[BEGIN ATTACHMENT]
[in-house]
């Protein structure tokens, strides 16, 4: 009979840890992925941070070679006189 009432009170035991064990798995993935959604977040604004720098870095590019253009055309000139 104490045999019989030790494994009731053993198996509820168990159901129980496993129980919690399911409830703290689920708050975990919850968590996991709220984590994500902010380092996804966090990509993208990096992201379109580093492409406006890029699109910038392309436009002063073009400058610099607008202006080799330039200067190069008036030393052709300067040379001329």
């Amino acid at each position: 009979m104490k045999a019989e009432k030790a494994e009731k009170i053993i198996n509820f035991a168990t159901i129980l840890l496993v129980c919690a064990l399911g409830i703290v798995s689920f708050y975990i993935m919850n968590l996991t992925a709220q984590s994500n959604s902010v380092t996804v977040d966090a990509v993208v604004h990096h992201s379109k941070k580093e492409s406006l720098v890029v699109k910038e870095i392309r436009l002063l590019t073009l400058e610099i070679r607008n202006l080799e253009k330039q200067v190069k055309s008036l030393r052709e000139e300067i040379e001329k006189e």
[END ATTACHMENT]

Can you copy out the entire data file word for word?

[in-house]
């Protein structure tokens, strides 16, 4: 009979840890992925941070070679006189 009432009170035991064990798995993935959604977040604004720098870095590019253009055309000139 104490045999019989030790494994009731053993198996509820168990159901129980496993129980919690399911409830703290689920708050975990919850968590996991709220984590994500902010380092996804966090990509993208990096992201379109580093492409406006890029699109910038392309436009002063073009400058610099607008202006080799330039200067190069008036030393052709300067040379001329």
């Amino acid at each position: 009979m104490k045999a019989e009432k030790a494994e009731k009170i053993i198996n509820f035991a168990t159901i129980l840890l496993v129980c919690a064990l399911g409830i703290v798995s689920f708050y975990i993935m919850n968590l996991t992925a709220q984590s994500n959604s902010v380092t996804v977040d966090a990509v993208v604004h990096h992201s379109k941070k580093e492409s406006l720098v890029v699109k910038e870095i392309r436009l002063l590019t073009l400058e610099i070679r607008n202006l080799e253009k330039q200067v190069k055309s008036l030393r052709e000139e300067i040379e001329k006189e």